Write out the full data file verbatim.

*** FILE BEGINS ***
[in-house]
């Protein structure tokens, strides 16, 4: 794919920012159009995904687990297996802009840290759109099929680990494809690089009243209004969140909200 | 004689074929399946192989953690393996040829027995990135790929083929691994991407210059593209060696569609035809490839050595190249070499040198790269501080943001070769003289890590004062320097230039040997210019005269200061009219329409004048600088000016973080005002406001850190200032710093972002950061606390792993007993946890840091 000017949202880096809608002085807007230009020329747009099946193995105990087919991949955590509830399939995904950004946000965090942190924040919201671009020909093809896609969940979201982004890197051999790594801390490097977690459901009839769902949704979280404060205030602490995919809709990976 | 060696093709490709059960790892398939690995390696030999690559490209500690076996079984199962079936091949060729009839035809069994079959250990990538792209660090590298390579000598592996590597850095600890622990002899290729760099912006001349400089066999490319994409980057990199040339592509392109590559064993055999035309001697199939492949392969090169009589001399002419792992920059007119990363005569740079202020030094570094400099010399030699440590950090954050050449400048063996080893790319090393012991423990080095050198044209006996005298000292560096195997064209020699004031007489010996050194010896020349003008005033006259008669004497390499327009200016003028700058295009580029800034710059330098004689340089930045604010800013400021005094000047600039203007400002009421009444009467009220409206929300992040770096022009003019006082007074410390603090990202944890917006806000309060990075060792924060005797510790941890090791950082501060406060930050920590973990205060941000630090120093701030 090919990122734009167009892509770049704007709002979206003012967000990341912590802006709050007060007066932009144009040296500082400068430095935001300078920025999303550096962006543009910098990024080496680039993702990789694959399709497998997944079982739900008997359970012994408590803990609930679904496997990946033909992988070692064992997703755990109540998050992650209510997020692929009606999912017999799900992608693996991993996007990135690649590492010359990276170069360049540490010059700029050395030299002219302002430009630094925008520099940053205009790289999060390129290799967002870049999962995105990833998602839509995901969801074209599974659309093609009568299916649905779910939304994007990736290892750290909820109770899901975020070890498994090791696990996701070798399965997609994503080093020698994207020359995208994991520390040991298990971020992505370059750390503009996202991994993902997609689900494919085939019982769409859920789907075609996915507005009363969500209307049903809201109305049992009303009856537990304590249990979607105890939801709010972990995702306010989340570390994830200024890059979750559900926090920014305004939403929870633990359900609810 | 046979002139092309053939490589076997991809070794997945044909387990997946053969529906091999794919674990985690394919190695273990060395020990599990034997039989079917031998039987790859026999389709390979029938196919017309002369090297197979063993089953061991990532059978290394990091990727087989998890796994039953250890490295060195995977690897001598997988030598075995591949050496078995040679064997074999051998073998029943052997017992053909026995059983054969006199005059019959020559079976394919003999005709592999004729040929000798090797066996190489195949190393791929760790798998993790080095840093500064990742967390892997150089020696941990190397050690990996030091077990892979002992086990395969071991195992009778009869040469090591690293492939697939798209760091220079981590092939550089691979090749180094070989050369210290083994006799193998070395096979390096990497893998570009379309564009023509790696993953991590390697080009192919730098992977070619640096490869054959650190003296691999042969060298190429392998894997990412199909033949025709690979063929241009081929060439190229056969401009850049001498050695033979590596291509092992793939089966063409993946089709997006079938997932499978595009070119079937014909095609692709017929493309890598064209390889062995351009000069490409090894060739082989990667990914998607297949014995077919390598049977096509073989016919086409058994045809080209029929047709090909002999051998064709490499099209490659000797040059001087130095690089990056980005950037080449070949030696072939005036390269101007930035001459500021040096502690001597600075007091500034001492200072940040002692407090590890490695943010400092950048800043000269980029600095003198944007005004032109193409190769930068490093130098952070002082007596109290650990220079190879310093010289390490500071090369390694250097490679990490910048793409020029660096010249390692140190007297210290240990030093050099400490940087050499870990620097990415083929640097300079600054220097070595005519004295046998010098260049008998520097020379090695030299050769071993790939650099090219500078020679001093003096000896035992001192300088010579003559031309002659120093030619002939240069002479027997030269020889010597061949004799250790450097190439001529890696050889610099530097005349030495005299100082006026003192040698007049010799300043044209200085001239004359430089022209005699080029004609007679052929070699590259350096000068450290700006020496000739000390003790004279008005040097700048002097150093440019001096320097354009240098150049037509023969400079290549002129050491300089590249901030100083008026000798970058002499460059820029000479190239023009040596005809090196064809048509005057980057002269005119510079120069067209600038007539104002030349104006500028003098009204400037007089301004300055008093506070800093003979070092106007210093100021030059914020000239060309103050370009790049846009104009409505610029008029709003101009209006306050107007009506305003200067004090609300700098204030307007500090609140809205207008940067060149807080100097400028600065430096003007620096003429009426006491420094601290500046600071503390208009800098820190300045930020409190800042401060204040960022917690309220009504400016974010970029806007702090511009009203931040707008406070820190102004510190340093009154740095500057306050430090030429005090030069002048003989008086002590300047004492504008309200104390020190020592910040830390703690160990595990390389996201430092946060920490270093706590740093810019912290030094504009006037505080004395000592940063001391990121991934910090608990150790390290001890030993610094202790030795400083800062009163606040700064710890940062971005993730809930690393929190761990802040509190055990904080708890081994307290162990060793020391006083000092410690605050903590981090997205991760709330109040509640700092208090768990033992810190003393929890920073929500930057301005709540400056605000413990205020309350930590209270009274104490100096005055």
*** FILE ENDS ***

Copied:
[in-house]
């Protein structure tokens, strides 16, 4: 794919920012159009995904687990297996802009840290759109099929680990494809690089009243209004969140909200 | 004689074929399946192989953690393996040829027995990135790929083929691994991407210059593209060696569609035809490839050595190249070499040198790269501080943001070769003289890590004062320097230039040997210019005269200061009219329409004048600088000016973080005002406001850190200032710093972002950061606390792993007993946890840091 000017949202880096809608002085807007230009020329747009099946193995105990087919991949955590509830399939995904950004946000965090942190924040919201671009020909093809896609969940979201982004890197051999790594801390490097977690459901009839769902949704979280404060205030602490995919809709990976 | 060696093709490709059960790892398939690995390696030999690559490209500690076996079984199962079936091949060729009839035809069994079959250990990538792209660090590298390579000598592996590597850095600890622990002899290729760099912006001349400089066999490319994409980057990199040339592509392109590559064993055999035309001697199939492949392969090169009589001399002419792992920059007119990363005569740079202020030094570094400099010399030699440590950090954050050449400048063996080893790319090393012991423990080095050198044209006996005298000292560096195997064209020699004031007489010996050194010896020349003008005033006259008669004497390499327009200016003028700058295009580029800034710059330098004689340089930045604010800013400021005094000047600039203007400002009421009444009467009220409206929300992040770096022009003019006082007074410390603090990202944890917006806000309060990075060792924060005797510790941890090791950082501060406060930050920590973990205060941000630090120093701030 090919990122734009167009892509770049704007709002979206003012967000990341912590802006709050007060007066932009144009040296500082400068430095935001300078920025999303550096962006543009910098990024080496680039993702990789694959399709497998997944079982739900008997359970012994408590803990609930679904496997990946033909992988070692064992997703755990109540998050992650209510997020692929009606999912017999799900992608693996991993996007990135690649590492010359990276170069360049540490010059700029050395030299002219302002430009630094925008520099940053205009790289999060390129290799967002870049999962995105990833998602839509995901969801074209599974659309093609009568299916649905779910939304994007990736290892750290909820109770899901975020070890498994090791696990996701070798399965997609994503080093020698994207020359995208994991520390040991298990971020992505370059750390503009996202991994993902997609689900494919085939019982769409859920789907075609996915507005009363969500209307049903809201109305049992009303009856537990304590249990979607105890939801709010972990995702306010989340570390994830200024890059979750559900926090920014305004939403929870633990359900609810 | 046979002139092309053939490589076997991809070794997945044909387990997946053969529906091999794919674990985690394919190695273990060395020990599990034997039989079917031998039987790859026999389709390979029938196919017309002369090297197979063993089953061991990532059978290394990091990727087989998890796994039953250890490295060195995977690897001598997988030598075995591949050496078995040679064997074999051998073998029943052997017992053909026995059983054969006199005059019959020559079976394919003999005709592999004729040929000798090797066996190489195949190393791929760790798998993790080095840093500064990742967390892997150089020696941990190397050690990996030091077990892979002992086990395969071991195992009778009869040469090591690293492939697939798209760091220079981590092939550089691979090749180094070989050369210290083994006799193998070395096979390096990497893998570009379309564009023509790696993953991590390697080009192919730098992977070619640096490869054959650190003296691999042969060298190429392998894997990412199909033949025709690979063929241009081929060439190229056969401009850049001498050695033979590596291509092992793939089966063409993946089709997006079938997932499978595009070119079937014909095609692709017929493309890598064209390889062995351009000069490409090894060739082989990667990914998607297949014995077919390598049977096509073989016919086409058994045809080209029929047709090909002999051998064709490499099209490659000797040059001087130095690089990056980005950037080449070949030696072939005036390269101007930035001459500021040096502690001597600075007091500034001492200072940040002692407090590890490695943010400092950048800043000269980029600095003198944007005004032109193409190769930068490093130098952070002082007596109290650990220079190879310093010289390490500071090369390694250097490679990490910048793409020029660096010249390692140190007297210290240990030093050099400490940087050499870990620097990415083929640097300079600054220097070595005519004295046998010098260049008998520097020379090695030299050769071993790939650099090219500078020679001093003096000896035992001192300088010579003559031309002659120093030619002939240069002479027997030269020889010597061949004799250790450097190439001529890696050889610099530097005349030495005299100082006026003192040698007049010799300043044209200085001239004359430089022209005699080029004609007679052929070699590259350096000068450290700006020496000739000390003790004279008005040097700048002097150093440019001096320097354009240098150049037509023969400079290549002129050491300089590249901030100083008026000798970058002499460059820029000479190239023009040596005809090196064809048509005057980057002269005119510079120069067209600038007539104002030349104006500028003098009204400037007089301004300055008093506070800093003979070092106007210093100021030059914020000239060309103050370009790049846009104009409505610029008029709003101009209006306050107007009506305003200067004090609300700098204030307007500090609140809205207008940067060149807080100097400028600065430096003007620096003429009426006491420094601290500046600071503390208009800098820190300045930020409190800042401060204040960022917690309220009504400016974010970029806007702090511009009203931040707008406070820190102004510190340093009154740095500057306050430090030429005090030069002048003989008086002590300047004492504008309200104390020190020592910040830390703690160990595990390389996201430092946060920490270093706590740093810019912290030094504009006037505080004395000592940063001391990121991934910090608990150790390290001890030993610094202790030795400083800062009163606040700064710890940062971005993730809930690393929190761990802040509190055990904080708890081994307290162990060793020391006083000092410690605050903590981090997205991760709330109040509640700092208090768990033992810190003393929890920073929500930057301005709540400056605000413990205020309350930590209270009274104490100096005055």